The Progressive Republican

Filed in National by on February 2, 2014

TheProgressiveRepublican.net …If I was a younger man out to fix the world, that’s the blog I’d start. Maybe I will anyway. 49 is the new 41. Anyway, that’s the growth industry; Sane Republicanism. That’s the blue sky, “the future is ours for the taking” position.

The teabags have run their course. They’s had their angry day in the sun thanks to the election of a non-white President. They were the dying gasp of Nixon’s cynical southern strategy. A mere four years after their great mid-term election triumph, the leaders of that movement are scattered and demoralized. Who talks about Ted Cruz anymore? There will be another debt ceiling increase in five days that will pass without a peep from the people who said that debt ceiling fights, and debt hysteria were going to be the killer apps of the 20-teens.

So what next? Some counter movement must be stirring somewhere. Even though I can’t see it or hear it, I know it is out there. There must be some folks who come from the Eisenhower wing of the party. Right? If there isn’t, there should be. I mean, I can sketch out a Progressive Republican manifesto right off the top of my head.

- Progressive Republicans value a small, efficient government and recognize that collusion between big business and big government is a threat to our liberty and long term economic security.

- Progressive Republicans work for widespread opportunity by pursuing regulatory policies that create predictability and social/economic mobility while limiting the ability of corporations to undermine our democracy.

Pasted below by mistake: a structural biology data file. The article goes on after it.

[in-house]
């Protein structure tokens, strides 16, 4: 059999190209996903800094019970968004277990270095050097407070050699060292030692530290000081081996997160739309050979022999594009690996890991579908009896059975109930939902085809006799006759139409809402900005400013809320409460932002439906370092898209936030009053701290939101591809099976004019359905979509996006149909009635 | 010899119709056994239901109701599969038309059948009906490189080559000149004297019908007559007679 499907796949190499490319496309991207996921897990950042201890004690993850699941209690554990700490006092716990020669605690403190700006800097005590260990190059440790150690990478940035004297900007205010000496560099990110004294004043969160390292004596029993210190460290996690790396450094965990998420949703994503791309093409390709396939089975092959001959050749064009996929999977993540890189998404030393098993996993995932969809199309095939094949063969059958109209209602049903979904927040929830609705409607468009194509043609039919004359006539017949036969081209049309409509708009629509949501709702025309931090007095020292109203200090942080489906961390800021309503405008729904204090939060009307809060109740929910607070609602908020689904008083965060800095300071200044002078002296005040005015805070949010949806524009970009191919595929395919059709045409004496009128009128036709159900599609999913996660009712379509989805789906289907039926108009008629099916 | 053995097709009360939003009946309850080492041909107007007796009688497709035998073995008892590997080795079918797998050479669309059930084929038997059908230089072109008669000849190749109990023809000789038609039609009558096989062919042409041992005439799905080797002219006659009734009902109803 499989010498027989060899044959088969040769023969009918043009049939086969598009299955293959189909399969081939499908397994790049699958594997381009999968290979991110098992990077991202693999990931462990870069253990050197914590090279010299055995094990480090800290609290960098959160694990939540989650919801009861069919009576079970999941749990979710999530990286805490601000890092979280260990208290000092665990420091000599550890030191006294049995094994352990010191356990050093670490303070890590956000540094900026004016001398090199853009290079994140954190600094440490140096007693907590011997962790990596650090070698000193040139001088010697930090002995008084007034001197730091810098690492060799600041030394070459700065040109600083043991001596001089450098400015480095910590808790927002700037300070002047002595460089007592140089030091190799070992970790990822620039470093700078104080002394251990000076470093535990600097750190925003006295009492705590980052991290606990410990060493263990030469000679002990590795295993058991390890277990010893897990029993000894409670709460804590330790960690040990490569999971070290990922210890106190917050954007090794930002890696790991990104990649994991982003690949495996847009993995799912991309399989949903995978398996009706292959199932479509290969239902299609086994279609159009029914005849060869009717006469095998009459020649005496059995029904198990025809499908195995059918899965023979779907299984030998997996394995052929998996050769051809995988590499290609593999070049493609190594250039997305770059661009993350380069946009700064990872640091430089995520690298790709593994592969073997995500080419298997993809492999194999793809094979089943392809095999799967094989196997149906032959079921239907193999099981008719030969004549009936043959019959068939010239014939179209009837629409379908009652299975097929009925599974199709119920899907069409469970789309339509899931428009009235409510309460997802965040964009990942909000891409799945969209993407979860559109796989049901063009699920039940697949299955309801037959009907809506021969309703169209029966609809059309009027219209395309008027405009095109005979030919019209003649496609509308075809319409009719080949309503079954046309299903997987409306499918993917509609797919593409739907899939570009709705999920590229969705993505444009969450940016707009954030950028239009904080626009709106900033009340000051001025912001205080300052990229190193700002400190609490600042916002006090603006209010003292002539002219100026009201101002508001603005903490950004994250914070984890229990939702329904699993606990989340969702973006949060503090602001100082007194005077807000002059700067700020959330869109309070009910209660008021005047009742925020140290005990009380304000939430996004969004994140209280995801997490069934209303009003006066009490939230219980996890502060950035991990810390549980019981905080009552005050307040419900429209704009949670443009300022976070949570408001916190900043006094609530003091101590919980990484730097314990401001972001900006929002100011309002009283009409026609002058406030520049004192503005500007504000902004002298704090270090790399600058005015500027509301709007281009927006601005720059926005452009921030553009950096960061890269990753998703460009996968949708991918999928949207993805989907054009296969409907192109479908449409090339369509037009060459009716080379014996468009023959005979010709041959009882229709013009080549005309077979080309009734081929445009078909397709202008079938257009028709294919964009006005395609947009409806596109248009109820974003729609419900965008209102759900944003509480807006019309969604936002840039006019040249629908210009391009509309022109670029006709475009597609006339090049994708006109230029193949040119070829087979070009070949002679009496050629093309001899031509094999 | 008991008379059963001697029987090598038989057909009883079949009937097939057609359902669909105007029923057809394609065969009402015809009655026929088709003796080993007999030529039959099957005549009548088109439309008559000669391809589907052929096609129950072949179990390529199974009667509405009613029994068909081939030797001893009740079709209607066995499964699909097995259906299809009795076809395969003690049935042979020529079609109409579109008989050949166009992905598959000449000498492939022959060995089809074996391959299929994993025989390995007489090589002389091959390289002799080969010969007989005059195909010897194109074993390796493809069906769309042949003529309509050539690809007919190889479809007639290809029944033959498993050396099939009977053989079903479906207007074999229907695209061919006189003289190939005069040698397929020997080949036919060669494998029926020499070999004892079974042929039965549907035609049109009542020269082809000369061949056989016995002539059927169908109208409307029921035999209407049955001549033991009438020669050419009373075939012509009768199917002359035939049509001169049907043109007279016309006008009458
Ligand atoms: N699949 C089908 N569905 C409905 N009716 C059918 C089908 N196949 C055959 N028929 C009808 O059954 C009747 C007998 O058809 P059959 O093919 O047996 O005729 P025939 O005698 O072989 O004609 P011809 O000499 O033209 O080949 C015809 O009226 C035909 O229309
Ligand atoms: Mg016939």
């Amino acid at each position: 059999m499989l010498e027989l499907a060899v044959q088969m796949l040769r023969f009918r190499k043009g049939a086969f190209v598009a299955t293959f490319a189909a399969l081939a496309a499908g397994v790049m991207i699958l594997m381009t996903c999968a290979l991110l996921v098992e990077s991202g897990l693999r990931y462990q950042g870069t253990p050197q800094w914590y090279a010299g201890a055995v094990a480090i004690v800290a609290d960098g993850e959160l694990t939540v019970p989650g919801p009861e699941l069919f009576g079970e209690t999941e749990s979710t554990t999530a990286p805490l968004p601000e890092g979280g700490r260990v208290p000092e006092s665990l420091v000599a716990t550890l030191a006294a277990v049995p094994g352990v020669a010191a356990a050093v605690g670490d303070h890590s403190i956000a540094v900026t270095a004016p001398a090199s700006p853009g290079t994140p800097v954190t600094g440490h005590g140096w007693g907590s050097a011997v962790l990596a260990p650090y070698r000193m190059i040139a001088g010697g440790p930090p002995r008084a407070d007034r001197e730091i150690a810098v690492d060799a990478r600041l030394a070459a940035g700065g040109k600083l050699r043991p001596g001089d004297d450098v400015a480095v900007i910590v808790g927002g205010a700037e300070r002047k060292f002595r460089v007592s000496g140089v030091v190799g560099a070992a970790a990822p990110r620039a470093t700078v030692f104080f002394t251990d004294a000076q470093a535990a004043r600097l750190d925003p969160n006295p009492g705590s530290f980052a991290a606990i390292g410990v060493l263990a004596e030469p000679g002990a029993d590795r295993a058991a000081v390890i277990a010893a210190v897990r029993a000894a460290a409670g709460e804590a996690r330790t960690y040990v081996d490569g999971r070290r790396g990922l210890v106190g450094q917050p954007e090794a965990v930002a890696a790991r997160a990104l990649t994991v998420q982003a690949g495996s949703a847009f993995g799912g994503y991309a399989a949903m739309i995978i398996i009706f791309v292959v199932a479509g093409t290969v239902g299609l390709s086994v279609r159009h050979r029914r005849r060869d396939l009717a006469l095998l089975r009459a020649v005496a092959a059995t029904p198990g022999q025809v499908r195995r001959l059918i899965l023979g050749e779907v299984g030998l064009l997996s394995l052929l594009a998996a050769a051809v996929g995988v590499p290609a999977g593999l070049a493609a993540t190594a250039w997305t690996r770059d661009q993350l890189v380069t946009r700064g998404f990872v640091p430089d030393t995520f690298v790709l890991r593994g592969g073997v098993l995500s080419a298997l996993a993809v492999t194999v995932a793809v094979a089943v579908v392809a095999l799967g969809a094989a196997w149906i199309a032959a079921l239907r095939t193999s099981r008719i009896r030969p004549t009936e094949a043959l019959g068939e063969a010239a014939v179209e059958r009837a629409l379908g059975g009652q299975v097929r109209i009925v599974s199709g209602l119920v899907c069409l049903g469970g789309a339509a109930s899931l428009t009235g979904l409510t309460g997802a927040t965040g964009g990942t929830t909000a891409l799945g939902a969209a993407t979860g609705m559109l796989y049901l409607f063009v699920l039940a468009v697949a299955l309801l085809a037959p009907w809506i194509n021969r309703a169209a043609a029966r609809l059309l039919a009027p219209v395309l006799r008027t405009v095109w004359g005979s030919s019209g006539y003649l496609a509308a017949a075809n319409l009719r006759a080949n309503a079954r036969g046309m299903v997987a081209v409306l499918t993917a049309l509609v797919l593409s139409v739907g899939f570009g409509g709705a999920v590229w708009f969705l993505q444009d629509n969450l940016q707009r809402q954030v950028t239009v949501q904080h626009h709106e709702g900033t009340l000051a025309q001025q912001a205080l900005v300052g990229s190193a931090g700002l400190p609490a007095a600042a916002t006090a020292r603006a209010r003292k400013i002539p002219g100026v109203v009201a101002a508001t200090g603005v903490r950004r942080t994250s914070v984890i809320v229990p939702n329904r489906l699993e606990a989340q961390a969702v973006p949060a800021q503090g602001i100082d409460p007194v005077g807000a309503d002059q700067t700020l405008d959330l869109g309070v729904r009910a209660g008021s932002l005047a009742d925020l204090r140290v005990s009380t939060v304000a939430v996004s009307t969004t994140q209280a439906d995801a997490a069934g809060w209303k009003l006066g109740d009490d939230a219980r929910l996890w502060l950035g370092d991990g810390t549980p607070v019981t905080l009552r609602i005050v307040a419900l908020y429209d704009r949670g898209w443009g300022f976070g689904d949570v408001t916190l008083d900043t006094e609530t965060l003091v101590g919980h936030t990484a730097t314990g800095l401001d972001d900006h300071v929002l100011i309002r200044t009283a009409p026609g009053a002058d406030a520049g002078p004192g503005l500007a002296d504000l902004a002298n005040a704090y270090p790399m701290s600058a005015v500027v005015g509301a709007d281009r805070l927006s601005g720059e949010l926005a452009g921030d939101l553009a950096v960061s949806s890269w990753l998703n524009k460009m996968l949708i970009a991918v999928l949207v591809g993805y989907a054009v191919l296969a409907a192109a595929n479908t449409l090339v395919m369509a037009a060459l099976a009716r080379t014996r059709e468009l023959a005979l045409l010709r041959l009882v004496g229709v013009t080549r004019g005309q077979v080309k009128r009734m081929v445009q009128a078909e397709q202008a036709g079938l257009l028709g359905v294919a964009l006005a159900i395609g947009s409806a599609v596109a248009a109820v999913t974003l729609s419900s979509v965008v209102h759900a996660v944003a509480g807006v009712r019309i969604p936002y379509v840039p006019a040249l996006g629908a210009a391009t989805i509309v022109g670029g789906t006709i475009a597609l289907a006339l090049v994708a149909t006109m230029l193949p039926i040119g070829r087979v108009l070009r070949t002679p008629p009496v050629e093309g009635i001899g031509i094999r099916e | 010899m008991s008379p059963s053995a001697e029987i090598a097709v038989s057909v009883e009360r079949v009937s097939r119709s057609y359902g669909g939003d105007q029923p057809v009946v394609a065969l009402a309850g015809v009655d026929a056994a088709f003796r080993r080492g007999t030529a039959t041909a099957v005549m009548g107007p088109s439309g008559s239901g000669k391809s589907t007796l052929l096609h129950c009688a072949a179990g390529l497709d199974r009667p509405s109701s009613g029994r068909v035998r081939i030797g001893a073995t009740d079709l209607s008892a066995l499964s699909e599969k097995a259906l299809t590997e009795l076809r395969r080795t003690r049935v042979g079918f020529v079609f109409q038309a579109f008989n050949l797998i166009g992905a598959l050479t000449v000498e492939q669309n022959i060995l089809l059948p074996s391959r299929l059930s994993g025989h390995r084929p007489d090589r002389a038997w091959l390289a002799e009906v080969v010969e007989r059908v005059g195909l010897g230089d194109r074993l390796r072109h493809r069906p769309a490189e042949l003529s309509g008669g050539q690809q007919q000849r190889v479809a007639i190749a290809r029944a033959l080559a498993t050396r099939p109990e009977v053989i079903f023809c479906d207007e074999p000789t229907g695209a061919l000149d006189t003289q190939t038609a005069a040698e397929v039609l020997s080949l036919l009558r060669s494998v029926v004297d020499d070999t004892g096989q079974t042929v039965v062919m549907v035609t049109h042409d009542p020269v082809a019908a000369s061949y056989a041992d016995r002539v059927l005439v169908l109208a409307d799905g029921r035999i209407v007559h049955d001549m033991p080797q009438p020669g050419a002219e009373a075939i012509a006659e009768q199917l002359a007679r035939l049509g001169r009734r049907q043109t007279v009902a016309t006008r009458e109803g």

- Progressive Republicans believe that the individual and family are the corner stones of effective and vibrant societies, therefor we pursue policies that recognize the broad diversity of individual and family experiences that have historically woven together to create the inclusive American experience.

Etc, etc…. It would be easy.

It would be nice to have a legitimate populist counterbalance to the Democrats out and out prostration to monied interests. Of course it would require Republicans to disavow the racism that currently serves as the focus of the party, but that is doable. In fact it is inevitable.

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Jason330 is a deep cover double agent working for the GOP. Don't tell anybody.

Comments (31)

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  1. Camptown Lady says:

    The teabags have run their course.

    The latest numbers show that so-called TEA Party fundraising is higher than establishment (Rove, et. al.) fundraising. From the NY Times;

    … conservatives seeking to pull the Republican Party to the right raised more money last year than the groups controlled by the party establishment, whose bulging bank accounts and ties to major donors have been their most potent advantage in the running struggle over the party’s future, according to new campaign disclosures and interviews with officials.